I was a little anxious about taking our family to Cambodia... but shortly after arriving, Cambodia quickly became one of my favorite places in the world.
We couldn't decide which two countries to see in Southeast Asia for our February trip this year, but we finally settled on Cambodia and Vietnam. Before the trip, Cambodia seemed other-worldly and dangerous to me, but Brad convinced me that we should take the kids and that from his research, we would be safe and fairly comfortable.
I also wasn't feeling well when we got on the plane, but I cranked up my allergy meds and hoped for the best.
Right away, we were enchanted--we all loved seeing the city in a tuk-tuk, our sole method of transportation that week. Once you get past the initial panic that you are flying down the street without carseats, seatbelts, or doors or anything to hold your children in place... you embrace the thrill, and start to look around and enjoy the buzz and the colors of the city.
Brad arranged a few tours for us, for which I will always be grateful. The tour of a poor village on our first day will forever stay with me. The tour, given by a company who uses their proceeds to help the villages they show, was led by a guide who taught us about the challenges the children face with education and nutrition. I was especially interested to learn about the difficulties women face as they get less education, are pushed into marriage, motherhood, often abuse, and then left without resources to provide for their children. Of course, this is not an issue unique to Cambodia, but seeing these young girls face to face really impacted me, knowing their future held much less opportunity and promise than their male counterparts and especially those of children from the places I've had the privilege to live.
I was overwhelmed with gratitude for the kind people who let us visit their village, see their homes and schools, make materials for roofs with them, cook with them, and learn about them. I didn't want them to feel like they were on display for us. I wanted somehow for them to know that I saw them as equals, that I wished I could spend more time learning about them, and that I hoped I and my family would learn from them. The gratitude I felt for them made it that much harder when I realized that my "allergies" were in fact proving to be something much more serious.
Over the course of the morning I deteriorated quickly. Still determined to capture these moments, I took this picture above and then nearly collapsed from exhaustion. Our guide led us to the next home where I lay on a hard wooden plank bed in a hut with and old pillow under my head, sweating feverishly. Brad and the kids learned to make curry with the woman who lived there. Needless to say, our tour was cut short, and we donated more than we'd planned in hopes that it would help buy them medical care if my illness spread to the village. I knew what this was. It wasn't food poisoning, it wasn't a cold. It was influenza. I knew because my kids all had it before we left Japan. They'd been without fever or symptoms for about 10 days, so I'd been certain we were in the clear. Clearly... we weren't. And now I'd put in danger all of the people we'd flown with the day before and all of the people I'd talked to and touched in this village. It still pains me to think of what might have happened to any elderly or sickly people in this village, if they caught my flu. It's very difficult to travel to a doctor for most of these families. I shed a lot of tears lying on that wooden bed, begging the universe be fair to these generous and welcoming Cambodian people.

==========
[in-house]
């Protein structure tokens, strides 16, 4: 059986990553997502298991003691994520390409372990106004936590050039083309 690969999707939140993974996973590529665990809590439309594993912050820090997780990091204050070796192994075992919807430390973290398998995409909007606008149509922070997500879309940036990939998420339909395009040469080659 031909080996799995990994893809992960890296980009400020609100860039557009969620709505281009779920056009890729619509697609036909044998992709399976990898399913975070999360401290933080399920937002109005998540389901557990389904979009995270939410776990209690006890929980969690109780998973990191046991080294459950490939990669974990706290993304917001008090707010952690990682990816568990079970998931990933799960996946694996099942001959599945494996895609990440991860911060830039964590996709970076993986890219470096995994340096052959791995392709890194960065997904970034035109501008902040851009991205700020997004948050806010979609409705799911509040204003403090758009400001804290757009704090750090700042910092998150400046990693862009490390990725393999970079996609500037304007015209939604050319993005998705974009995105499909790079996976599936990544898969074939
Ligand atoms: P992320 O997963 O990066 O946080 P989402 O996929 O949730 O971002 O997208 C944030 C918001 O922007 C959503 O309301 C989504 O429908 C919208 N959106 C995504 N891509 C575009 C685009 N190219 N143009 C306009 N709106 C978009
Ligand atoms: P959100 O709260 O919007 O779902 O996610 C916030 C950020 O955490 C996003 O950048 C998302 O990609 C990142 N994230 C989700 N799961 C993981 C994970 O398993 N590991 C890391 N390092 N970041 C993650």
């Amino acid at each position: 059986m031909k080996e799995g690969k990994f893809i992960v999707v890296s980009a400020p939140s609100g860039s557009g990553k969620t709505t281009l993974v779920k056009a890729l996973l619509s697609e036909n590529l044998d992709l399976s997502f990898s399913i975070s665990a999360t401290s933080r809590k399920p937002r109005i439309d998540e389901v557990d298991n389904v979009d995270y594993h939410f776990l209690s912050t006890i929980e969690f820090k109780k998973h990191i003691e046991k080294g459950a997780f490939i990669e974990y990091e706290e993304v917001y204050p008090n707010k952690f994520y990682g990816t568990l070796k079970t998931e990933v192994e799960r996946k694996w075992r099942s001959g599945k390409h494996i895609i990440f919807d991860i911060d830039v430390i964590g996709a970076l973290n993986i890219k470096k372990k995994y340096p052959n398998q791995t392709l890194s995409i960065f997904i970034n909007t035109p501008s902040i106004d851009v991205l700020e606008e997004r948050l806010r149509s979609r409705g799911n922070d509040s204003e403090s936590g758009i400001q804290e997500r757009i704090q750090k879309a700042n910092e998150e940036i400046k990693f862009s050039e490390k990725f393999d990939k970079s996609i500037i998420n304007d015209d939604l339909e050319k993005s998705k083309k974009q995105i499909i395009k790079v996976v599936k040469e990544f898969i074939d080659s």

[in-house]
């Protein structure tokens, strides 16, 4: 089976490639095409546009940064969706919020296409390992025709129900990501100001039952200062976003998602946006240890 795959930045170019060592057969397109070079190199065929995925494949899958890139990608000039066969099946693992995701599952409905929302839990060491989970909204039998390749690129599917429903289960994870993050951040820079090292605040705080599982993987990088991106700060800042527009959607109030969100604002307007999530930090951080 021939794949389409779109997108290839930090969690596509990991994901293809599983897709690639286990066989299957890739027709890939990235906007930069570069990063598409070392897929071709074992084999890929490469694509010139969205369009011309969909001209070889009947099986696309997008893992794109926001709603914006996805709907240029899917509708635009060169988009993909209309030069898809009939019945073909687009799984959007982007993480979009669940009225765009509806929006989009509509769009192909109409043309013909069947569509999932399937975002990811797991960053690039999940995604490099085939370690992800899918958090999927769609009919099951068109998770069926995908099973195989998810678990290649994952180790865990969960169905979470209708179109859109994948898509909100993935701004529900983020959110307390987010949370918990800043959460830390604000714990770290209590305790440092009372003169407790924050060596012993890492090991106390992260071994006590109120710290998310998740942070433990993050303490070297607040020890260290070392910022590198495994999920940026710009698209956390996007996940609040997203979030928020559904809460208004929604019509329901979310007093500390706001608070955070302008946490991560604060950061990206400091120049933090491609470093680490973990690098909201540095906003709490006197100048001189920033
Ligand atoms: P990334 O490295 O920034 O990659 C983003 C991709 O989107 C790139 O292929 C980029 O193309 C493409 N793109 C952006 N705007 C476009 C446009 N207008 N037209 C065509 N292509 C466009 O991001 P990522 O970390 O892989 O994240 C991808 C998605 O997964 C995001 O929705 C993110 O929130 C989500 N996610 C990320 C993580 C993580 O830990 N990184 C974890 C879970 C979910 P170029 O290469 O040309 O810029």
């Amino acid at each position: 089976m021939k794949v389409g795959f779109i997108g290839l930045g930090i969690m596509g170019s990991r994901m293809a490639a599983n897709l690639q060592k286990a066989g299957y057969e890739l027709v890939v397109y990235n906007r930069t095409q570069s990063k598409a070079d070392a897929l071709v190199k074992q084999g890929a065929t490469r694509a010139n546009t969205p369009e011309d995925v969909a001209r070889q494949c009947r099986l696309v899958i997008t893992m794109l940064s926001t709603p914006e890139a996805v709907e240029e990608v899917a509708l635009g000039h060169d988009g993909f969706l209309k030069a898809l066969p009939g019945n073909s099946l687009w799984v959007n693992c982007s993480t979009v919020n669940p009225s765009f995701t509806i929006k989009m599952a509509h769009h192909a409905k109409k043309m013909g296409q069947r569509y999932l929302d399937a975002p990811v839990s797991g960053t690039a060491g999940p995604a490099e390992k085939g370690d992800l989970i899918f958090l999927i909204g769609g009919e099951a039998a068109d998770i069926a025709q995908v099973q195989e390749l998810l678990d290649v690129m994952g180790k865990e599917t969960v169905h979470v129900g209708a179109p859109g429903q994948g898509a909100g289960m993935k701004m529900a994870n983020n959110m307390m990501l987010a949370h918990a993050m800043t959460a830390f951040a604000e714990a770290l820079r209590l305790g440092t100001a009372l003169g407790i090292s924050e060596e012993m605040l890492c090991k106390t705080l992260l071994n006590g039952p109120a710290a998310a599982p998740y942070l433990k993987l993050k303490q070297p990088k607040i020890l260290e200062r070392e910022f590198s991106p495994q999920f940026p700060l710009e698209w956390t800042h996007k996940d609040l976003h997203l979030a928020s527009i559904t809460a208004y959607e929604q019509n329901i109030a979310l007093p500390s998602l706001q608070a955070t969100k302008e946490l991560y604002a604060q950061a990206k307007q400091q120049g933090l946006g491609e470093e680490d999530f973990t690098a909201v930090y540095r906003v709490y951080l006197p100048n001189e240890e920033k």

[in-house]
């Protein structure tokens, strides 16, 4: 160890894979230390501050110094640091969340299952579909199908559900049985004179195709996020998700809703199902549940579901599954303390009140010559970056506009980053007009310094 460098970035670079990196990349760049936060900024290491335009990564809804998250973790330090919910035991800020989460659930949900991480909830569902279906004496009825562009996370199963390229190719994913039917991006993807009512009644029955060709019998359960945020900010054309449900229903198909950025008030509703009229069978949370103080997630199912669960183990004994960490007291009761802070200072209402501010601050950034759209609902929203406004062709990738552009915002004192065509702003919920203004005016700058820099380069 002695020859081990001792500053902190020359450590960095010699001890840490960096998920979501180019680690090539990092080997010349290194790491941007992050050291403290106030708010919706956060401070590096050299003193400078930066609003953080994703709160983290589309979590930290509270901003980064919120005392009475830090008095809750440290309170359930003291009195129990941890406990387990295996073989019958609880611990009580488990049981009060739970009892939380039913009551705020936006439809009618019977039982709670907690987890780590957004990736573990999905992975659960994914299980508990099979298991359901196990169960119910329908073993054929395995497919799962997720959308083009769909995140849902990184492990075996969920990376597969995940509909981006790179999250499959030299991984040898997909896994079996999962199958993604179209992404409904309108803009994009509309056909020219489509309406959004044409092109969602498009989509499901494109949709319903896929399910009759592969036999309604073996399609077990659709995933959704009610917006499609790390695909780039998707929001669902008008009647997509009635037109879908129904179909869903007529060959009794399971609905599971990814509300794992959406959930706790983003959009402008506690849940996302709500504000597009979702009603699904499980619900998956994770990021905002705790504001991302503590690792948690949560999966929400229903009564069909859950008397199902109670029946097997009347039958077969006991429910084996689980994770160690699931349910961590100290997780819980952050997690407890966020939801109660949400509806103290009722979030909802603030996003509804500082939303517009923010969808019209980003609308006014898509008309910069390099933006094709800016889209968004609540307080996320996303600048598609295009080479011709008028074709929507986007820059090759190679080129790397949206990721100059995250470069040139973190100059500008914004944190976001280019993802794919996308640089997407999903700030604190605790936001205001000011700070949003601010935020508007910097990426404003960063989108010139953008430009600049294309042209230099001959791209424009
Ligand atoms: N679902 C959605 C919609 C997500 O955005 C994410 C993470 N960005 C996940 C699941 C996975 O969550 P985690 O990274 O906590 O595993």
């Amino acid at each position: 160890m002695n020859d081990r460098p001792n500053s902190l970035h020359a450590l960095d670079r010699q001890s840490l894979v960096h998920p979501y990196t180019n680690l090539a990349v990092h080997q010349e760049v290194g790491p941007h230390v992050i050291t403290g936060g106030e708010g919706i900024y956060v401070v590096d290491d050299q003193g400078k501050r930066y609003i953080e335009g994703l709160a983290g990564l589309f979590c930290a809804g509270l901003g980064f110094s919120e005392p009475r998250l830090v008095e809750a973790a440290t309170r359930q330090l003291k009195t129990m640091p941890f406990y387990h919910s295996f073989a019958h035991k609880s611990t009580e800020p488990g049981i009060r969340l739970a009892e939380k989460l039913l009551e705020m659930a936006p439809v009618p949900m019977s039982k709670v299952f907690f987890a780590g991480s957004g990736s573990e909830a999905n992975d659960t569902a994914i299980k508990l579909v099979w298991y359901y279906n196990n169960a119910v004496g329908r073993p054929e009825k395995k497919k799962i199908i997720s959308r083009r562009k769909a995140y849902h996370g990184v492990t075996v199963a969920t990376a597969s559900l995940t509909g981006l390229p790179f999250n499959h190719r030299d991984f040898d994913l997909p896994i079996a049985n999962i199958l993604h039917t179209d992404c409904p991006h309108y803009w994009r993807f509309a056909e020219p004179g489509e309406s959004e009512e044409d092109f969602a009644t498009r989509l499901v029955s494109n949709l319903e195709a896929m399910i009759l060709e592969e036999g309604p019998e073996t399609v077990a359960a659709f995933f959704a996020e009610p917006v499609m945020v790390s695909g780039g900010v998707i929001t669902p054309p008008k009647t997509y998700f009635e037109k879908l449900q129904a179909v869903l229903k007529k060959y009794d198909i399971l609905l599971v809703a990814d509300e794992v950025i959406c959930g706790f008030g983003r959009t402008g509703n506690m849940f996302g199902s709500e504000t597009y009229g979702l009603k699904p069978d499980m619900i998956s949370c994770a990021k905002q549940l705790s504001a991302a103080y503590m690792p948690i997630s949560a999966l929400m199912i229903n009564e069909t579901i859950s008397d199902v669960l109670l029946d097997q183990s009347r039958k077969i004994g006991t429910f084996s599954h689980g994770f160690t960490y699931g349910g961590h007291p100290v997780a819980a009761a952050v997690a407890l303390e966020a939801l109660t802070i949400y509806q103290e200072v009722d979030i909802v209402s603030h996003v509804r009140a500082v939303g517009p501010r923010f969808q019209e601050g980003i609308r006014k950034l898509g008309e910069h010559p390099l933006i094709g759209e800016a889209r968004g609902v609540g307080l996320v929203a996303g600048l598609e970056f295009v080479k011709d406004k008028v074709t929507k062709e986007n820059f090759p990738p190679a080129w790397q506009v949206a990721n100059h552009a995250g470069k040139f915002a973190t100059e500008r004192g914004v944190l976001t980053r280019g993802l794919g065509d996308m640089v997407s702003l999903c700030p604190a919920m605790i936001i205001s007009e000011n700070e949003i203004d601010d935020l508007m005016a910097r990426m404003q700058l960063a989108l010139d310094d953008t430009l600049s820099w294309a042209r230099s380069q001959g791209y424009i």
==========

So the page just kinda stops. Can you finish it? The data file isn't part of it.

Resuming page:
I spent the next week mostly in bed. It was agonizing, sending Brad and the kids to explore Angkor Wat every day while I laid there sick. Finally we decided I needed to go to the international hospital. I was pretty certain I also had a sinus infection, and while the flu maybe couldn't be treated, at least that could.
A few hours later we found out that I was right. Influenza and a sinus infection. Several medications and IVs later, after the nurse told me to stay overnight, we took another tuk-tuk ride to our airbnb. Near the end of the ride I passed out holding Skye and luckily Brad grabbed both her and me before we fell out. We made it back safely and decided to cancel our flights to Vietnam the next day so as not to spread influenza to yet another plane full of people and yet another foreign country.
Thanks to the meds I started feeling better and was able to go with the kids to explore a few temples in Angkor Wat. It was well worth the wait.
There just aren't words to describe Angkor Wat. It's like it's from another world. It's incredibly ancient, full of history and amazing architecture and beautiful earthy colors.
There are countless temples within Angkor Wat to explore and the shear size of the place is jaw-droppingly impressive.
Honestly, the pictures say it best, so I'll let them tell the rest.
I am determined to make it back to Cambodia one day--healthy--and explore more temples in Angkor Wat. There is nothing like it in the world, truly a place I'd say should be on everyone's bucket list.
Coming up next: Vietnam.
To read about our flu-pocalypse before this trip, click here.